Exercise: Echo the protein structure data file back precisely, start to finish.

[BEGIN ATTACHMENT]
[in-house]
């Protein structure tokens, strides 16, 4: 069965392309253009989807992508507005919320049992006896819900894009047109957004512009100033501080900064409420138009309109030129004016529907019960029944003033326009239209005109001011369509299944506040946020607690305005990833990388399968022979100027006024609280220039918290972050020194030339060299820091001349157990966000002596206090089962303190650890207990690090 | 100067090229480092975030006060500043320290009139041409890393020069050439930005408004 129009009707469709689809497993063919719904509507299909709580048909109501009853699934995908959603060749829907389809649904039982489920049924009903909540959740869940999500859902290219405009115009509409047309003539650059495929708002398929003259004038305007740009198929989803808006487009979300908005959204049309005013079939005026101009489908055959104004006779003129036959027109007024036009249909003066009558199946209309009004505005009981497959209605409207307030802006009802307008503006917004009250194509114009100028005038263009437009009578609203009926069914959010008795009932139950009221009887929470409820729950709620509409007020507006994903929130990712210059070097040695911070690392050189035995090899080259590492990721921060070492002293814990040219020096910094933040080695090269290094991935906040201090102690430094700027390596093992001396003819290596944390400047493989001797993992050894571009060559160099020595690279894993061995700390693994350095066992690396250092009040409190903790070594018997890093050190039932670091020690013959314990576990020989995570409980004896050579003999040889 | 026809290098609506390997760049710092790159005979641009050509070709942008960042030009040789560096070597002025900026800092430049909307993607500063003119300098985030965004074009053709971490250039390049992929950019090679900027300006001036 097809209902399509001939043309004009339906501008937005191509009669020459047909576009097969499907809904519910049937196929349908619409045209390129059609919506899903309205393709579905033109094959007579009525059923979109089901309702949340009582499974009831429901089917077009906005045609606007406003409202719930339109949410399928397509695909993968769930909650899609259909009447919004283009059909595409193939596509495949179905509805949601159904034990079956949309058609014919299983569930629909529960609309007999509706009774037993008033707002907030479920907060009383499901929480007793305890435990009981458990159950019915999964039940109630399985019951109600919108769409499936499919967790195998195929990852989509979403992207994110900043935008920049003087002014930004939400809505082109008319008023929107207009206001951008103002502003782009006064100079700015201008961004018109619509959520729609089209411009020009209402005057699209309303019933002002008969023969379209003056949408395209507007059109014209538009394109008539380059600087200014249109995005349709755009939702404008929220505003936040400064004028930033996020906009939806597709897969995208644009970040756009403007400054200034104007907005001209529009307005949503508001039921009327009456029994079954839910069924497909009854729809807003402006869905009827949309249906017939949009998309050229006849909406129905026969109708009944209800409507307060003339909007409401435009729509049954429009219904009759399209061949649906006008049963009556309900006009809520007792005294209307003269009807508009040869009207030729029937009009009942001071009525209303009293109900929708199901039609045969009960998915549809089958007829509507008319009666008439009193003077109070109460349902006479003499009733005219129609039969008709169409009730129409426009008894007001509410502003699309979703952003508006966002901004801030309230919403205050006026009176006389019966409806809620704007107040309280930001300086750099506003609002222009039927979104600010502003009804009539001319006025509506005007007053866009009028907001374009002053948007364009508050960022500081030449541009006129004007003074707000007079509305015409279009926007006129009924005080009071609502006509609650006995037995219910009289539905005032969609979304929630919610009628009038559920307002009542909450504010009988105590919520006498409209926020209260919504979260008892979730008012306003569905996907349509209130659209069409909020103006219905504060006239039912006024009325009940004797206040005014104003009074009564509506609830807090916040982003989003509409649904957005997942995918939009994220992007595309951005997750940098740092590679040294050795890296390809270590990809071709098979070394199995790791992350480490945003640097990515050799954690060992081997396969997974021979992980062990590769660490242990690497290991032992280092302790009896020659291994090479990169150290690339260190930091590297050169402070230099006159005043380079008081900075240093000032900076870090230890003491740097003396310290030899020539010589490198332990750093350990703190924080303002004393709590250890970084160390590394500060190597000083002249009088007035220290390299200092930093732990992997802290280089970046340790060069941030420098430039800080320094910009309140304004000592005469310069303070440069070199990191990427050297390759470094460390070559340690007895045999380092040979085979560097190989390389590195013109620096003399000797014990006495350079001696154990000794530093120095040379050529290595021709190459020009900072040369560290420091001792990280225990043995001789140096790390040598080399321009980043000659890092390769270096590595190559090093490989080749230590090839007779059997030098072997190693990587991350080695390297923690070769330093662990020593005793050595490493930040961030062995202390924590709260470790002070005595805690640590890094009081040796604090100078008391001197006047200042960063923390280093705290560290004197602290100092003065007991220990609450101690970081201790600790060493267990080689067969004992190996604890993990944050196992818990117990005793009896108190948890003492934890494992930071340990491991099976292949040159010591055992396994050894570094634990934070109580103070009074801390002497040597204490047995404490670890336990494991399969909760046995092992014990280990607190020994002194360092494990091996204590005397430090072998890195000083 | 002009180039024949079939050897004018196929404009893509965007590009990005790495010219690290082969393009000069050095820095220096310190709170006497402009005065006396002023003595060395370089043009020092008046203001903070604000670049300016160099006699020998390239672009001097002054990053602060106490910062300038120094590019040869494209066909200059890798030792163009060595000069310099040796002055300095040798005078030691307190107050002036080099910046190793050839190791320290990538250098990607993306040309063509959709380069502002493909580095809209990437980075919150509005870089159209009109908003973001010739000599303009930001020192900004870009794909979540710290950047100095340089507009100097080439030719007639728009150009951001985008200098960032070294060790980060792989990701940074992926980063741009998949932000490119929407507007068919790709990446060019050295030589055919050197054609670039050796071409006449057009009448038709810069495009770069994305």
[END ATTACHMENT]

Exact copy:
[in-house]
């Protein structure tokens, strides 16, 4: 069965392309253009989807992508507005919320049992006896819900894009047109957004512009100033501080900064409420138009309109030129004016529907019960029944003033326009239209005109001011369509299944506040946020607690305005990833990388399968022979100027006024609280220039918290972050020194030339060299820091001349157990966000002596206090089962303190650890207990690090 | 100067090229480092975030006060500043320290009139041409890393020069050439930005408004 129009009707469709689809497993063919719904509507299909709580048909109501009853699934995908959603060749829907389809649904039982489920049924009903909540959740869940999500859902290219405009115009509409047309003539650059495929708002398929003259004038305007740009198929989803808006487009979300908005959204049309005013079939005026101009489908055959104004006779003129036959027109007024036009249909003066009558199946209309009004505005009981497959209605409207307030802006009802307008503006917004009250194509114009100028005038263009437009009578609203009926069914959010008795009932139950009221009887929470409820729950709620509409007020507006994903929130990712210059070097040695911070690392050189035995090899080259590492990721921060070492002293814990040219020096910094933040080695090269290094991935906040201090102690430094700027390596093992001396003819290596944390400047493989001797993992050894571009060559160099020595690279894993061995700390693994350095066992690396250092009040409190903790070594018997890093050190039932670091020690013959314990576990020989995570409980004896050579003999040889 | 026809290098609506390997760049710092790159005979641009050509070709942008960042030009040789560096070597002025900026800092430049909307993607500063003119300098985030965004074009053709971490250039390049992929950019090679900027300006001036 097809209902399509001939043309004009339906501008937005191509009669020459047909576009097969499907809904519910049937196929349908619409045209390129059609919506899903309205393709579905033109094959007579009525059923979109089901309702949340009582499974009831429901089917077009906005045609606007406003409202719930339109949410399928397509695909993968769930909650899609259909009447919004283009059909595409193939596509495949179905509805949601159904034990079956949309058609014919299983569930629909529960609309007999509706009774037993008033707002907030479920907060009383499901929480007793305890435990009981458990159950019915999964039940109630399985019951109600919108769409499936499919967790195998195929990852989509979403992207994110900043935008920049003087002014930004939400809505082109008319008023929107207009206001951008103002502003782009006064100079700015201008961004018109619509959520729609089209411009020009209402005057699209309303019933002002008969023969379209003056949408395209507007059109014209538009394109008539380059600087200014249109995005349709755009939702404008929220505003936040400064004028930033996020906009939806597709897969995208644009970040756009403007400054200034104007907005001209529009307005949503508001039921009327009456029994079954839910069924497909009854729809807003402006869905009827949309249906017939949009998309050229006849909406129905026969109708009944209800409507307060003339909007409401435009729509049954429009219904009759399209061949649906006008049963009556309900006009809520007792005294209307003269009807508009040869009207030729029937009009009942001071009525209303009293109900929708199901039609045969009960998915549809089958007829509507008319009666008439009193003077109070109460349902006479003499009733005219129609039969008709169409009730129409426009008894007001509410502003699309979703952003508006966002901004801030309230919403205050006026009176006389019966409806809620704007107040309280930001300086750099506003609002222009039927979104600010502003009804009539001319006025509506005007007053866009009028907001374009002053948007364009508050960022500081030449541009006129004007003074707000007079509305015409279009926007006129009924005080009071609502006509609650006995037995219910009289539905005032969609979304929630919610009628009038559920307002009542909450504010009988105590919520006498409209926020209260919504979260008892979730008012306003569905996907349509209130659209069409909020103006219905504060006239039912006024009325009940004797206040005014104003009074009564509506609830807090916040982003989003509409649904957005997942995918939009994220992007595309951005997750940098740092590679040294050795890296390809270590990809071709098979070394199995790791992350480490945003640097990515050799954690060992081997396969997974021979992980062990590769660490242990690497290991032992280092302790009896020659291994090479990169150290690339260190930091590297050169402070230099006159005043380079008081900075240093000032900076870090230890003491740097003396310290030899020539010589490198332990750093350990703190924080303002004393709590250890970084160390590394500060190597000083002249009088007035220290390299200092930093732990992997802290280089970046340790060069941030420098430039800080320094910009309140304004000592005469310069303070440069070199990191990427050297390759470094460390070559340690007895045999380092040979085979560097190989390389590195013109620096003399000797014990006495350079001696154990000794530093120095040379050529290595021709190459020009900072040369560290420091001792990280225990043995001789140096790390040598080399321009980043000659890092390769270096590595190559090093490989080749230590090839007779059997030098072997190693990587991350080695390297923690070769330093662990020593005793050595490493930040961030062995202390924590709260470790002070005595805690640590890094009081040796604090100078008391001197006047200042960063923390280093705290560290004197602290100092003065007991220990609450101690970081201790600790060493267990080689067969004992190996604890993990944050196992818990117990005793009896108190948890003492934890494992930071340990491991099976292949040159010591055992396994050894570094634990934070109580103070009074801390002497040597204490047995404490670890336990494991399969909760046995092992014990280990607190020994002194360092494990091996204590005397430090072998890195000083 | 002009180039024949079939050897004018196929404009893509965007590009990005790495010219690290082969393009000069050095820095220096310190709170006497402009005065006396002023003595060395370089043009020092008046203001903070604000670049300016160099006699020998390239672009001097002054990053602060106490910062300038120094590019040869494209066909200059890798030792163009060595000069310099040796002055300095040798005078030691307190107050002036080099910046190793050839190791320290990538250098990607993306040309063509959709380069502002493909580095809209990437980075919150509005870089159209009109908003973001010739000599303009930001020192900004870009794909979540710290950047100095340089507009100097080439030719007639728009150009951001985008200098960032070294060790980060792989990701940074992926980063741009998949932000490119929407507007068919790709990446060019050295030589055919050197054609670039050796071409006449057009009448038709810069495009770069994305």